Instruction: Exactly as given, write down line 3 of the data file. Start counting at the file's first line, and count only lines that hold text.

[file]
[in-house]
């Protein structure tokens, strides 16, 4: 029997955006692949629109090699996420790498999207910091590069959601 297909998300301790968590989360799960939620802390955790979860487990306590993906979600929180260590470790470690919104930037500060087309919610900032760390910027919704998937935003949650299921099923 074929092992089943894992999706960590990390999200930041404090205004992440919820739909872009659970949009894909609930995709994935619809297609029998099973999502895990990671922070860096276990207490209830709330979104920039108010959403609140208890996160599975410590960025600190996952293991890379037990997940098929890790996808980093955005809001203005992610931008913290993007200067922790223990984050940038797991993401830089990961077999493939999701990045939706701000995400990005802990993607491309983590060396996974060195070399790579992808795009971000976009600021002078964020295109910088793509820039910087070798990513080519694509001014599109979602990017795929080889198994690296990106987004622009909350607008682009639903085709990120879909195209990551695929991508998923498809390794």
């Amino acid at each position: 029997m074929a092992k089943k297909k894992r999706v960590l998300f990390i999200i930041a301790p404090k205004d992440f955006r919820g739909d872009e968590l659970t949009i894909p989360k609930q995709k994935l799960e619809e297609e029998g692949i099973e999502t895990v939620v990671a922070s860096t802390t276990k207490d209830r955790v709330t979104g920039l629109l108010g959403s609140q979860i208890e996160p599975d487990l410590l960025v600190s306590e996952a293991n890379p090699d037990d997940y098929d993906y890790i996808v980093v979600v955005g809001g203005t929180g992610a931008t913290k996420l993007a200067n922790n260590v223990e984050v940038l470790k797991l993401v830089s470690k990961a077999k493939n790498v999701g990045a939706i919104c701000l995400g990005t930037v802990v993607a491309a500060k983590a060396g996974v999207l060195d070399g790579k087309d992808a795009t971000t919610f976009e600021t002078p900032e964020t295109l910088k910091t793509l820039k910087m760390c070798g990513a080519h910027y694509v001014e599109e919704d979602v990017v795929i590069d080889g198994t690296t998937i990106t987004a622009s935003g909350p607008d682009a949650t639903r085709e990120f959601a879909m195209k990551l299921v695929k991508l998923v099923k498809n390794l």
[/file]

């Amino acid at each position: 029997m074929a092992k089943k297909k894992r999706v960590l998300f990390i999200i930041a301790p404090k205004d992440f955006r919820g739909d872009e968590l659970t949009i894909p989360k609930q995709k994935l799960e619809e297609e029998g692949i099973e999502t895990v939620v990671a922070s860096t802390t276990k207490d209830r955790v709330t979104g920039l629109l108010g959403s609140q979860i208890e996160p599975d487990l410590l960025v600190s306590e996952a293991n890379p090699d037990d997940y098929d993906y890790i996808v980093v979600v955005g809001g203005t929180g992610a931008t913290k996420l993007a200067n922790n260590v223990e984050v940038l470790k797991l993401v830089s470690k990961a077999k493939n790498v999701g990045a939706i919104c701000l995400g990005t930037v802990v993607a491309a500060k983590a060396g996974v999207l060195d070399g790579k087309d992808a795009t971000t919610f976009e600021t002078p900032e964020t295109l910088k910091t793509l820039k910087m760390c070798g990513a080519h910027y694509v001014e599109e919704d979602v990017v795929i590069d080889g198994t690296t998937i990106t987004a622009s935003g909350p607008d682009a949650t639903r085709e990120f959601a879909m195209k990551l299921v695929k991508l998923v099923k498809n390794l």